Steven Llanusa, newly elected Claremont Unified Schools District President, has had a difficult 22 months.
Llanusa stated that the board has dealt with the COVID crisis for the past two years with as much flexibility and adaptability as possible in a constantly changing environment.
Many have written recently about the severe mental blow the Omicron variant-related spike has delivered to teachers, administrators and staff across the U.S. Teachers, staff, and administrators are losing their faith as some districts return online learning. Everyone seems to be running on fumes, and the growing problem of burnout is alarming. Llanusa was asked by the COURIER how the CUSD Board for Education is doing.
He said that I don’t think the board has ever considered our morale or given us an opportunity to. They were too busy trying take care of the morale and needs of students, staff, and families in our school district. Those are our priority.
Llanusa, like many others the COURIER spoke to over the past 22 month, said that the pandemic has thrown off all of his expectations about what his job would be like.
He said that while I did not envision education occurring in a situation like this I do believe it is possible. Although we know that the after is coming soon, we are too busy planning for it. We are trying to find the resources we need to cover classes on an everyday basis.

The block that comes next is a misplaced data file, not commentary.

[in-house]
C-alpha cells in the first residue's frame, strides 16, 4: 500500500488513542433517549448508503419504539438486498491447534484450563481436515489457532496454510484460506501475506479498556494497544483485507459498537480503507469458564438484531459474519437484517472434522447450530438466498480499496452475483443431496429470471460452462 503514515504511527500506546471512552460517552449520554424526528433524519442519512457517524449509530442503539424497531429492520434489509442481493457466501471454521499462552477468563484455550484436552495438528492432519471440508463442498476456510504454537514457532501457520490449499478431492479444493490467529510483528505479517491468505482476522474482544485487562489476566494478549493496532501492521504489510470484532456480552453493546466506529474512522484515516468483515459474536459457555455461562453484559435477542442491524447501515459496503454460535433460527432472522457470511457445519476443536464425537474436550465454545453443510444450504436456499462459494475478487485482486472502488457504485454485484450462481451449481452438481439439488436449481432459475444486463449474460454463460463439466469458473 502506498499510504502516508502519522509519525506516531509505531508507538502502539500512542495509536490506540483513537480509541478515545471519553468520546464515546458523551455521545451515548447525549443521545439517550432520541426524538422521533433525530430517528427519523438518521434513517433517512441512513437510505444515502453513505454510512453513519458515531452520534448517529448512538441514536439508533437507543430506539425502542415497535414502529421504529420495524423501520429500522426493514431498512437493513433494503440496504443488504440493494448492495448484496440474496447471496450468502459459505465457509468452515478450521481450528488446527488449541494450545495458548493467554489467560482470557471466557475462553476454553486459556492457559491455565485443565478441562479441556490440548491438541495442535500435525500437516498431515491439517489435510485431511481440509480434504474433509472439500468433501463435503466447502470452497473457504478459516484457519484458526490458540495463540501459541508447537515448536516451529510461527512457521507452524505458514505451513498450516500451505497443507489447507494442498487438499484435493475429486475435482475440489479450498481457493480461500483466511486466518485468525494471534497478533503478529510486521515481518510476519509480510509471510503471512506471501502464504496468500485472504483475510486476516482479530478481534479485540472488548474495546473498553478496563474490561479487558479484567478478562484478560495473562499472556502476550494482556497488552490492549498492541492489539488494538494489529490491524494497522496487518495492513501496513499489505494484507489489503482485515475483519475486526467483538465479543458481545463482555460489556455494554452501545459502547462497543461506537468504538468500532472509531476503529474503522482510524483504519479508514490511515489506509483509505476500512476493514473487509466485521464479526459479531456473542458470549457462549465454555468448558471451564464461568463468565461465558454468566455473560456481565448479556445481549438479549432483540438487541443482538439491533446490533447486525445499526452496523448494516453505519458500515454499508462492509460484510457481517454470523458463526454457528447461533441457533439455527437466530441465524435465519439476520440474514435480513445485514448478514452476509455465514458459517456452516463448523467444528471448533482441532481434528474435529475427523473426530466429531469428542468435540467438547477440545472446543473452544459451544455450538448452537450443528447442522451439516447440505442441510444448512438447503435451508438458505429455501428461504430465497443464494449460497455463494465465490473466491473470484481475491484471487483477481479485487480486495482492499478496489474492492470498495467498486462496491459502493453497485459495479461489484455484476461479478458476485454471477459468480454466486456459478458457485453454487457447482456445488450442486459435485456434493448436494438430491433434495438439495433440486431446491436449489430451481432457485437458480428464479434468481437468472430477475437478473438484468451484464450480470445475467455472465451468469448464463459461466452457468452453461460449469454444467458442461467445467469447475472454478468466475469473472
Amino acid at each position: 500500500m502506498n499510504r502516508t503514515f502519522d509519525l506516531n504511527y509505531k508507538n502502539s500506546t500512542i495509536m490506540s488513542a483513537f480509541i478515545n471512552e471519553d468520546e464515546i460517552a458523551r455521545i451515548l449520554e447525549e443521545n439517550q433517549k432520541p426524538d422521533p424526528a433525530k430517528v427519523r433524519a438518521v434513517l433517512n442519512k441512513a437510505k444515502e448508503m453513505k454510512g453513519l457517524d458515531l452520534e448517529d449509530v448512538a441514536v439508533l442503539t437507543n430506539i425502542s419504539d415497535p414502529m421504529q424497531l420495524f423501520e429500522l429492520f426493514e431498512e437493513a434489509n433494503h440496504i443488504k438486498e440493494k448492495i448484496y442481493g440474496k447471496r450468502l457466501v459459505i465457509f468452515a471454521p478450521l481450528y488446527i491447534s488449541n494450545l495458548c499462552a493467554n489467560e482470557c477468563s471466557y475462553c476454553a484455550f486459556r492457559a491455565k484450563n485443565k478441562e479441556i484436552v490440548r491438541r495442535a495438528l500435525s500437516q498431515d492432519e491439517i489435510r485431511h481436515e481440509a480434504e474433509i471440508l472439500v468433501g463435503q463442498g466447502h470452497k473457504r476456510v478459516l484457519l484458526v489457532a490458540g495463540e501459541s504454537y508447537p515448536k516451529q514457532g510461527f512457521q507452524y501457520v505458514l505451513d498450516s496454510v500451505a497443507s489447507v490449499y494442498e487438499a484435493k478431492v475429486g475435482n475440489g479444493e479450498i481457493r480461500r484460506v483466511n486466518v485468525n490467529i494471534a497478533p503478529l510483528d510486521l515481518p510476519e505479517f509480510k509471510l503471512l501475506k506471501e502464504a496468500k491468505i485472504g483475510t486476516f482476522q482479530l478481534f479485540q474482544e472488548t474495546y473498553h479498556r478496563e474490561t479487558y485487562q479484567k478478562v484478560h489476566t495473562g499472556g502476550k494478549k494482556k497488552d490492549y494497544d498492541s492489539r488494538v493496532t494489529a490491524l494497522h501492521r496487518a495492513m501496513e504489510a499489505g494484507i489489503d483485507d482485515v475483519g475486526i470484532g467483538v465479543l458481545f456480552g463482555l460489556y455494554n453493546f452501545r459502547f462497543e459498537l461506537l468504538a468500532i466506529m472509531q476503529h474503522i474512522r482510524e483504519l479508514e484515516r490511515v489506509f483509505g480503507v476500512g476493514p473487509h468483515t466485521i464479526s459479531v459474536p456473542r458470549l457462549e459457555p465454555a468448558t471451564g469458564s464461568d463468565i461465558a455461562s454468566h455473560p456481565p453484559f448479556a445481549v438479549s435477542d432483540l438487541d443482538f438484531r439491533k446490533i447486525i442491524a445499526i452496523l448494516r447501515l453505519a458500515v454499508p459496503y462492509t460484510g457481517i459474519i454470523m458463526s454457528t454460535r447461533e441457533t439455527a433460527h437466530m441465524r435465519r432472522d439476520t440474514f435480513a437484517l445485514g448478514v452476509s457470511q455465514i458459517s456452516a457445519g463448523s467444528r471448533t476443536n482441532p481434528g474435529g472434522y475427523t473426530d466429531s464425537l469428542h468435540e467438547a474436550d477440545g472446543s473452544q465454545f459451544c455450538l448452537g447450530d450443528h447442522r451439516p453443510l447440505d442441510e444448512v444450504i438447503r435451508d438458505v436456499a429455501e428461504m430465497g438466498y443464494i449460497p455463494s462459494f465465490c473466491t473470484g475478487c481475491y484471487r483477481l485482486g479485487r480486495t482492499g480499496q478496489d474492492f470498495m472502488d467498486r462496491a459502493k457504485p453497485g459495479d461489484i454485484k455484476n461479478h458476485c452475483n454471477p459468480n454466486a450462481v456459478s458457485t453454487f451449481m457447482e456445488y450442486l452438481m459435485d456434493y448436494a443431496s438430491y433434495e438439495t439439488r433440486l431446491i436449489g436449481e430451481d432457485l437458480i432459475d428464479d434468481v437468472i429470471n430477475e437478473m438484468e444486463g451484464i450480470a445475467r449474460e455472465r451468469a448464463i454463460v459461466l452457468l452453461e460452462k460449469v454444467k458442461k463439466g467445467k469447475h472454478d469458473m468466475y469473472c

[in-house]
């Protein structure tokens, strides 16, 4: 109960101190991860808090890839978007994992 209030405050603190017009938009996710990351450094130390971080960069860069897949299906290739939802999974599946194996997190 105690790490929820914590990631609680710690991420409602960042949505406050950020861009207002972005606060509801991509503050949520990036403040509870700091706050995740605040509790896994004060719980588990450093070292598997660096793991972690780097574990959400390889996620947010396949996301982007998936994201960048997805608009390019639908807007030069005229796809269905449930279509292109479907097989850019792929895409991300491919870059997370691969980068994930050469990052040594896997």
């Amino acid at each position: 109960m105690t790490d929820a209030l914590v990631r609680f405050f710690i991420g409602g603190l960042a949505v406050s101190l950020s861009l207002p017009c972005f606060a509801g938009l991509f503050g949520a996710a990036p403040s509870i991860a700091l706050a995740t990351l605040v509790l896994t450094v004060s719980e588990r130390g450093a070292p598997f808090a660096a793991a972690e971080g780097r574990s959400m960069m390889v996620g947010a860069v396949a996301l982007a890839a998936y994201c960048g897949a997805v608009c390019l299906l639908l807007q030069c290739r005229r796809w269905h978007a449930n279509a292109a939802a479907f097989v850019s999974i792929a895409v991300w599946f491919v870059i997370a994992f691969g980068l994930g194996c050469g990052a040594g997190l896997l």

CUSD Superintendent Jeff Wilson (Assistant Superintendent, Human Resources Kevin Ward) have informed the COURIER in the past two weeks that the ability to place teachers in classrooms in order to cover COVID-affected colleagues has been a top concern in determining if schools are able remain open for in-person instruction. Llanusa concurred.
He said that it was the truth. As a district we are working hard to ensure that every classroom has an adult teacher. We will not allow principals to take over classes or district office personnel to travel to schools to takeover classes. We are doing our best to ensure that students’ education is not harmed or minimized.
Llanusa was hopeful that CUSD teachers and staff would use the Martin Luther King Jr. holiday weekend for some much-needed rest.
I hope our district personnel are getting some rest and relaxation. Theyve been covering classes but students go home after that. Then they return to their offices to continue their regular jobs.
Llanusa also praised teachers for their efforts to keep schools open. They have been subbed during prep periods at secondary schools, and they also take extra students to elementary schools when colleagues are sick.
The most significant non-COVID news coming out of the school board’s is, like the Claremont City Council decision in which it switched from at large to district elections, that the CUSD Board is in the final stages in implementing an item approved in December 2018, 2018 to transition into by-trustee areas elections beginning with this November’s contest.